The Six Week Old Baby
Now, back to the beginning. The ‘colic syndrome’ starts at four to six weeks of age. Before this, the boundaries of his attention do not stray much beyond his mother’s body and breasts, of its warmth and smell. But now his eyes can focus further and hishorizons expand and he starts to take in his surroundings. It is about a week before he smiles.
Once he starts smiling, so people around him respond. They gaze at him and he gazes back. He watches the curtains flapping by the window. Then grandma visits and she can’t take her eyes off him. With this new attention, his excitement rises to a level that makes him uncomfortable but, alas, he has not yet developed the ability to self-sooth. As the stimulation and stress levels rise he starts to get distressed. He becomes tense and begins to strain and groan, especially late in the day.
His parents become anxious, “Is he constipated? Why does he writhe and arch his back?” Soon his distress level makes him cry and scream. He is picked up and passed hand-to-hand around the family who gaze at him, trying to fathom the cause of his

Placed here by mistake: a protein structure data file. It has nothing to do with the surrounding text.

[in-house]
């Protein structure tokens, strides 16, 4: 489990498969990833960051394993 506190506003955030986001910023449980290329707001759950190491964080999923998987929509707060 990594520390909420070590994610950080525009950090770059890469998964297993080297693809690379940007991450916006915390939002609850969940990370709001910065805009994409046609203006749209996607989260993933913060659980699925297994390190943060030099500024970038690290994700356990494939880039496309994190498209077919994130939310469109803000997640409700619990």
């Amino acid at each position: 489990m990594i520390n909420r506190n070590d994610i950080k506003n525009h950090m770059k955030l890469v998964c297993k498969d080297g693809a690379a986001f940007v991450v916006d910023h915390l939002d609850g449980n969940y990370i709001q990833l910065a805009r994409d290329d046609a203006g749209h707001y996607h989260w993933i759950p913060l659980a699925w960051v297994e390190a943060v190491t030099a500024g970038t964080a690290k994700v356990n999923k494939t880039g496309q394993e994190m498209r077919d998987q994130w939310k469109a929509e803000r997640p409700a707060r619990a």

discomfort. The parents ask advice from neighbours to Emergency Departments and the cascade of advice starts.
Sucking To Calm
What’s a baby to do? Upset babies find sucking calms them down. So our baby starts to feed frequently, sucking, sucking, sucking in an effort to calm himself down. Despite having a full stomach after a good feed the sucking and milk intake continues and in combination with the straining, soon becomes reflux vomiting. He is taken to the hospital, given a barium meal, an oesophageal pH probe study and treated with Zantac, Losec, Prepulsid and taken off the breast because “the flow is too fast”.
In addition, the increased intake of lactose (the sugar in milk) overloads the absorptive ability of the small intestine, so it moves on and spills into the large intestine. There bacteria ferment the sugar to form lactic acid and lots of hydrogen gas. So our baby develops a swollen tummy, twenty gassy explosive stools a day and farts like a trooper. Medical advice decides he has ‘lactose intolerance’ and breast-feeding should be stopped and lactose-free formula started.